Friday, September 12, 2008

An Interview with Prof. T. M. P. Mahadevan

Arvind posted a comment this morning in which he cited Prof. T. M. P. Mahadevan as saying that there was no difference between Bhagavan’s and Sankara’s teachings. He also cited the verses in which Bhagavan identified himself with Sankara. This reminded me of an interview that Prof. Mahadevan gave in the early 1980s to the editor of Arunachala Ramana, a magazine that briefly flourished in that era. I am reproducing the whole interview here since I doubt that many readers of this blog have ever seen it before. It appeared in the January 1982 issue.

Prof. Mahadevan was a natural orator who spoke elegantly and articulately on Indian philosophy and Bhagavan’s teachings. In the 1940s he went to America and gave a series of lectures on Bhagavan’s teachings. With Chinnaswami’s permission, he was allowed to give one of these lectures in Bhagavan’s presence after he returned from his trip.

For me, the most astounding revelation in this interview is that Prof. Mahadevan sat for years in Bhagavan’s presence without ever asking a single question. Here was an enlightened being, Bhagavan, who embodied the experience and the knowledge that Sankara had, who even identified himself with Sankara on occasions, yet Prof. Mahadevan, whose specialty was advaita philosophy, felt no inclination to quiz him on any of the hot topics that he doubtless discussed and wrote about when he was not at the ashram.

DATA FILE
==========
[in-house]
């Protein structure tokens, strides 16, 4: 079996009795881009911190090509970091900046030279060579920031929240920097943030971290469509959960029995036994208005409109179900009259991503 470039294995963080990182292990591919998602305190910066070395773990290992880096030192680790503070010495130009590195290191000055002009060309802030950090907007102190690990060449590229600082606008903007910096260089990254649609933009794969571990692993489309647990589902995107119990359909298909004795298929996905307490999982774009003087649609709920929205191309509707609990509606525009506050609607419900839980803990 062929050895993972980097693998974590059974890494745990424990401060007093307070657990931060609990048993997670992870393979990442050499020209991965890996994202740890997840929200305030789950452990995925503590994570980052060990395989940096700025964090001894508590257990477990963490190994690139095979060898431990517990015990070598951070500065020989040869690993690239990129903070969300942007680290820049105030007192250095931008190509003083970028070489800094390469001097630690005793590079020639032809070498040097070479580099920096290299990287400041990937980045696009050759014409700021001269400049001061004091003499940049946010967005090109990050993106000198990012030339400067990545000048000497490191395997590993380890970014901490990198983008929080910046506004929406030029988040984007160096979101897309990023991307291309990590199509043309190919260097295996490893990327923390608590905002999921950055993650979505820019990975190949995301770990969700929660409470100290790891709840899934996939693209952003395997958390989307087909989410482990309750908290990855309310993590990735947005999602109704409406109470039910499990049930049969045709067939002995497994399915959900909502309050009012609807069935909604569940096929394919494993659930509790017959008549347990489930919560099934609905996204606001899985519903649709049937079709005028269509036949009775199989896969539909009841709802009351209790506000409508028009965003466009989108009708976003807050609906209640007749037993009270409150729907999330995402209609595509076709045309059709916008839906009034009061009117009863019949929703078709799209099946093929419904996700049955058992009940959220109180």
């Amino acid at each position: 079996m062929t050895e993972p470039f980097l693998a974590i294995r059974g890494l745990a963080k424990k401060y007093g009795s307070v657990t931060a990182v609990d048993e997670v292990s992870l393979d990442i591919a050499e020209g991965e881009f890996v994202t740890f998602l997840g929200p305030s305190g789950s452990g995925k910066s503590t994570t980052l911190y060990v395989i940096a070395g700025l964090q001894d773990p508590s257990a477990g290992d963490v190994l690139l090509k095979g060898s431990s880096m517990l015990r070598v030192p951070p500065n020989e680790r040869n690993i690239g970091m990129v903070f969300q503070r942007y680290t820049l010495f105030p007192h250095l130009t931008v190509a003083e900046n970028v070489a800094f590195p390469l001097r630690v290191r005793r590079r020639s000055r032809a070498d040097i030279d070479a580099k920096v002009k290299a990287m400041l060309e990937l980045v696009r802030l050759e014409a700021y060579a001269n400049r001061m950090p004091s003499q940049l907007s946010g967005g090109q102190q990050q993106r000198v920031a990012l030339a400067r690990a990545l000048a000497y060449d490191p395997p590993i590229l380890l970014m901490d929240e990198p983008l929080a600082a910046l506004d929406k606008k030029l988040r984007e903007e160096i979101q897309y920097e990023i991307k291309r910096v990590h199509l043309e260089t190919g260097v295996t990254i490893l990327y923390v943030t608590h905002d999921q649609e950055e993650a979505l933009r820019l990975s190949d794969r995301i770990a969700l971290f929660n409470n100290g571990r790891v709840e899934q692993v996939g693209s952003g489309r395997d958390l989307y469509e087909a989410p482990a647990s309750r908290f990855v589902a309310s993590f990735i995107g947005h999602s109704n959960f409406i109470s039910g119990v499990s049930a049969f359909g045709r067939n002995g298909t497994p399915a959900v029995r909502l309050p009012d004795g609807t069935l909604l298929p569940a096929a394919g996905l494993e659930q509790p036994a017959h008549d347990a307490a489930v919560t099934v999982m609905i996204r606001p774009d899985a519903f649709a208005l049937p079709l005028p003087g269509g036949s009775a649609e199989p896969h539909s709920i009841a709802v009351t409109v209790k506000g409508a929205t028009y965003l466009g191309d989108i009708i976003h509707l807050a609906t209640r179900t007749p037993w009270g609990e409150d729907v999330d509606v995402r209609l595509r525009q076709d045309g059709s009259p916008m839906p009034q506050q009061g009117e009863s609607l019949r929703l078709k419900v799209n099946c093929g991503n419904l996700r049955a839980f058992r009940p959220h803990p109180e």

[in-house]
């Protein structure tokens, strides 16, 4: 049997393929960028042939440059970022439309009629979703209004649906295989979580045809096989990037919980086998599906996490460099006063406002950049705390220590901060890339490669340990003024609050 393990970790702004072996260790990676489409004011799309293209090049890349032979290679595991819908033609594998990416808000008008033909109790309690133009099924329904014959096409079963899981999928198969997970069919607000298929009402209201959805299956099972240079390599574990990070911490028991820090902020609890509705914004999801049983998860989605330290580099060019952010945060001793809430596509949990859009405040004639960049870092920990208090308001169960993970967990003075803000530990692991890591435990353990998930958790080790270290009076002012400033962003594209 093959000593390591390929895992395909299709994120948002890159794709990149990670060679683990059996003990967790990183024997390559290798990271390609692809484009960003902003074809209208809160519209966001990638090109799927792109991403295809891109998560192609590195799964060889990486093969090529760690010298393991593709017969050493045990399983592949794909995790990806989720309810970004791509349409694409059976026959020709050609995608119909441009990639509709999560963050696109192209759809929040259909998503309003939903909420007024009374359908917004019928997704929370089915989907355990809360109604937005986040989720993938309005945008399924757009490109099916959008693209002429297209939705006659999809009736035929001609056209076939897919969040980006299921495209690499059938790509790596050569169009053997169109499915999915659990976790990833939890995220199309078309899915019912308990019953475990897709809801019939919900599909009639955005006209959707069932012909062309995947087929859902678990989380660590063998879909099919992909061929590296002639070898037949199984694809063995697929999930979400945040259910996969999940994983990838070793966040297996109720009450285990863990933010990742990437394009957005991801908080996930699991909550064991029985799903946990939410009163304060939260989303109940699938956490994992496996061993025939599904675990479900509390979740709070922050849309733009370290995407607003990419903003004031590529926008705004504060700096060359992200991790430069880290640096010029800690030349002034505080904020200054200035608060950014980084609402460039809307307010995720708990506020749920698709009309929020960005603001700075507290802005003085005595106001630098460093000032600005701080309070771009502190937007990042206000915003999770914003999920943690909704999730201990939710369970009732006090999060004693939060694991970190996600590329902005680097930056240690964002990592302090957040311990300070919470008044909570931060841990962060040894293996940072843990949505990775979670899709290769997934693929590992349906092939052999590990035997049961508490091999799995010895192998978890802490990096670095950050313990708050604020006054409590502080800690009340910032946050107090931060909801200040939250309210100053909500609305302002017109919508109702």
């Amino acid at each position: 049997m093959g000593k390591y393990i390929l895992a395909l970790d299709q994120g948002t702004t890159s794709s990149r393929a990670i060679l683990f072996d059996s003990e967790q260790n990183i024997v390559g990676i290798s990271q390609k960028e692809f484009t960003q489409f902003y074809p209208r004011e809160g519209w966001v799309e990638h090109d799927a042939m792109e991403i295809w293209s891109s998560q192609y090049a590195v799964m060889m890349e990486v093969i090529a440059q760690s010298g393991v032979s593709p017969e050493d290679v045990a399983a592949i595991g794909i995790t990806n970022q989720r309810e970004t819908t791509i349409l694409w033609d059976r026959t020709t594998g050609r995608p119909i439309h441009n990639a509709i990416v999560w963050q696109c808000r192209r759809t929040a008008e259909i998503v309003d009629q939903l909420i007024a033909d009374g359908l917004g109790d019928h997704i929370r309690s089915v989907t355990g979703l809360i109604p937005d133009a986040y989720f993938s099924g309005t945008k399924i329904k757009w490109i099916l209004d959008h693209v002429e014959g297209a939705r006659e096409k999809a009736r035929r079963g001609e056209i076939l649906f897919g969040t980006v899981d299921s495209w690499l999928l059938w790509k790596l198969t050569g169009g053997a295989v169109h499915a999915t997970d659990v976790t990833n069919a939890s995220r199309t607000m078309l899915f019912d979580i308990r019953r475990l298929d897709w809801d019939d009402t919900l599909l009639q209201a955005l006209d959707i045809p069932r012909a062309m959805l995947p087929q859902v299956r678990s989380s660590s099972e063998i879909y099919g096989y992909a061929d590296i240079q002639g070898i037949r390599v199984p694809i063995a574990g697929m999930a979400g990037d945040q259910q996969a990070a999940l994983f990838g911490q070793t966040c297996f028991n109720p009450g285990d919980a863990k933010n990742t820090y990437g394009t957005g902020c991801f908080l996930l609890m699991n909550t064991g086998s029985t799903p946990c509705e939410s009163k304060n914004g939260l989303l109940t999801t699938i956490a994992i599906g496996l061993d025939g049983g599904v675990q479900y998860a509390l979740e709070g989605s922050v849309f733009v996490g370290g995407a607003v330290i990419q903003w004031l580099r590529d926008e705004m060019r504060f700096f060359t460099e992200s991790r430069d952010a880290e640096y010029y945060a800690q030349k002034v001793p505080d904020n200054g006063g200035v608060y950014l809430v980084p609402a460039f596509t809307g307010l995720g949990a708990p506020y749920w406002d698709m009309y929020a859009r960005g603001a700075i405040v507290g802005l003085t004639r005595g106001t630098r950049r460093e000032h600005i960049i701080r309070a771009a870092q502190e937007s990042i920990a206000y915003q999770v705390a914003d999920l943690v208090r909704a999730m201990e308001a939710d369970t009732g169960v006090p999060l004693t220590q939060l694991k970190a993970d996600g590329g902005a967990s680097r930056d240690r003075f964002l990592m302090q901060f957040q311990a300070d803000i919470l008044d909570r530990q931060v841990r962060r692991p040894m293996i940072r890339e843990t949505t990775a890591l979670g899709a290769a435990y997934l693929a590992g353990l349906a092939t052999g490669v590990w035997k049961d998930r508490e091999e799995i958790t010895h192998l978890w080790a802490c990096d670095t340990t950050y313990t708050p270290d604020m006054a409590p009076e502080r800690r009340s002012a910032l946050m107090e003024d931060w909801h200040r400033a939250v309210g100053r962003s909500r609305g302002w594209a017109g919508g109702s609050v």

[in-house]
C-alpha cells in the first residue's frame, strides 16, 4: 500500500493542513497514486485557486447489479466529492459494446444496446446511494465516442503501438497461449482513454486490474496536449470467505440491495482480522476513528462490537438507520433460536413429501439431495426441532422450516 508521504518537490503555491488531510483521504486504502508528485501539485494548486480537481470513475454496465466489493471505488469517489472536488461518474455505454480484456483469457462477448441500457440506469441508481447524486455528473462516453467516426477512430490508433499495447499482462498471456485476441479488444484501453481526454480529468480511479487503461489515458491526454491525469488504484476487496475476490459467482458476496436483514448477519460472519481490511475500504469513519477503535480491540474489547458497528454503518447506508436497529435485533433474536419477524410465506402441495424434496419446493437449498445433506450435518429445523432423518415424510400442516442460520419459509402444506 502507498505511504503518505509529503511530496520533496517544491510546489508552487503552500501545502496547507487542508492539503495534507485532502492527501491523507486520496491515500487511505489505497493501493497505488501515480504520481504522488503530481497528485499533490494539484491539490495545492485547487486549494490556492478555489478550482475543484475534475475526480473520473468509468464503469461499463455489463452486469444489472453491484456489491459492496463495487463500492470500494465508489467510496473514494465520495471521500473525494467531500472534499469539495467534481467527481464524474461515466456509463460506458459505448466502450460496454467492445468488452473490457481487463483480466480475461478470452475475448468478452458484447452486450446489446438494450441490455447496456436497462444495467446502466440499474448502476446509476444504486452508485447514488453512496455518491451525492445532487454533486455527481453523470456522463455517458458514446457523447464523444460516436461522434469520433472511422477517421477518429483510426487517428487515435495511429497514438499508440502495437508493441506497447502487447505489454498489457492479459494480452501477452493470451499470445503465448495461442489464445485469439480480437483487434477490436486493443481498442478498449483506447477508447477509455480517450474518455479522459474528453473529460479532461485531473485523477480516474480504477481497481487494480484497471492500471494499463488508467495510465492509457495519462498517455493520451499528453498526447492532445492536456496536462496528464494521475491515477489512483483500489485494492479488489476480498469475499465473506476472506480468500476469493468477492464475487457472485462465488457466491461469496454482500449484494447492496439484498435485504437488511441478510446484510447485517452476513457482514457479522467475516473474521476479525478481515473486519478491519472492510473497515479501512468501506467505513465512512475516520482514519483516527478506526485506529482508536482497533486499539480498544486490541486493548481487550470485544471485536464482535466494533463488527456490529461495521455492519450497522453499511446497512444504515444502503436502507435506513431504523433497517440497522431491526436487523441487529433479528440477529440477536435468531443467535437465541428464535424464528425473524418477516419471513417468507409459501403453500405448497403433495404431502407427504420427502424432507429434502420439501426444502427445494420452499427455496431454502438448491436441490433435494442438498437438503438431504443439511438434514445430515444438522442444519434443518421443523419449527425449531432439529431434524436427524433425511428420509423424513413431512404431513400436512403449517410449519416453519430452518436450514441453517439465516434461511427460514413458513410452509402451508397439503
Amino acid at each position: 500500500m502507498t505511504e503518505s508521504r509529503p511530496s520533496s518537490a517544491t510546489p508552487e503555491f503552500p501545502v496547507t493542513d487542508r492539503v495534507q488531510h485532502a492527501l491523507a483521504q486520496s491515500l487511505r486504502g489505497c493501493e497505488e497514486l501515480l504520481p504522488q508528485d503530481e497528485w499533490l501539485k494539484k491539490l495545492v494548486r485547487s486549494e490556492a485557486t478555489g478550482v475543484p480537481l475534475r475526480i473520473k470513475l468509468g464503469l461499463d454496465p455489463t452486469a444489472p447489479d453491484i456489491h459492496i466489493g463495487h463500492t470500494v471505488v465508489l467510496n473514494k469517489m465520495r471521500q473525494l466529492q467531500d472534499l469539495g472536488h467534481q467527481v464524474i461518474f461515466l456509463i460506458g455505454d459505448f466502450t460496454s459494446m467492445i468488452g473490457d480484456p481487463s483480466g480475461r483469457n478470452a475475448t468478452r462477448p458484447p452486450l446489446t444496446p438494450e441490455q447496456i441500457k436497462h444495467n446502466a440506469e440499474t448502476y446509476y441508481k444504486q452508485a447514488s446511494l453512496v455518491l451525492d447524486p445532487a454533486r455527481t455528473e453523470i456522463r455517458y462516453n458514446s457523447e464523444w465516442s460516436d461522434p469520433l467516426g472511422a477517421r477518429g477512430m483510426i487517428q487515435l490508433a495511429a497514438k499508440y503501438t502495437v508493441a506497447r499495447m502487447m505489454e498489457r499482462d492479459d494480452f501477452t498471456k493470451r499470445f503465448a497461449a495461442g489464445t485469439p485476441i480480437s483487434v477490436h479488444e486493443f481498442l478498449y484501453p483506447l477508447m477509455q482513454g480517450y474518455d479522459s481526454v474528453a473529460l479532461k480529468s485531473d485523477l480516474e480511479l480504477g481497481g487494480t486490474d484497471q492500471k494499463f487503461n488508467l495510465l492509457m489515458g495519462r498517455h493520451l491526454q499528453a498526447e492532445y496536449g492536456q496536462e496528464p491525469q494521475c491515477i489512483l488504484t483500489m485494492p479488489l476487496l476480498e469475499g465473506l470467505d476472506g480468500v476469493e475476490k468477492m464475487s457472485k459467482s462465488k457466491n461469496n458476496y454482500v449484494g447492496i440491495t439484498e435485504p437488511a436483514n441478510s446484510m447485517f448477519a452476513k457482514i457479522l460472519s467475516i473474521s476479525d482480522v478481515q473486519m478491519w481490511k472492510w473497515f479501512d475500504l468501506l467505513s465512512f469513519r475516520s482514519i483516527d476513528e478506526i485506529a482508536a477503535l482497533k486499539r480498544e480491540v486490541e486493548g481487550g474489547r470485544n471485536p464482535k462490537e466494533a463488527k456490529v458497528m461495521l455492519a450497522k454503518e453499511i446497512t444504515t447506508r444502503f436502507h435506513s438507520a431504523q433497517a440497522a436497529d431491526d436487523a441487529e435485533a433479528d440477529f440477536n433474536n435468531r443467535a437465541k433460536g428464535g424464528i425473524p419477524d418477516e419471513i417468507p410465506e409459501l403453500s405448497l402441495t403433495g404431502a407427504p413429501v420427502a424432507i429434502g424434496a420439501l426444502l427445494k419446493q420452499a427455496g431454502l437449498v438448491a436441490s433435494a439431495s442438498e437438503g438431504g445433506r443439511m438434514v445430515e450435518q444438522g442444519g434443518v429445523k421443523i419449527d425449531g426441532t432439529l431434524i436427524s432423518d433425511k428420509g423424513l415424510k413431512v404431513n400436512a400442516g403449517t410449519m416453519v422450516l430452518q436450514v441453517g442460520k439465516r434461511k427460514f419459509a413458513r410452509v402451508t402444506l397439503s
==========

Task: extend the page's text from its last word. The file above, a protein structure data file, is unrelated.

Prof. Mahadevan had one of the greatest philosophical minds of his generation, but he chose to remain silent in Bhagavan’s presence in order to absorb his non-verbal teachings. What a great testimony to the power of Bhagavan’s silence! It also indicates that Prof. Mahadevan knew the limits of the intellect and also knew that the treasure of Bhagavan’s silence was more valuable than any intellectual answers he might give out.

To sit before him was itself a deep spiritual education

Dr T. M. P. Mahadevan talks to Arunachala Ramana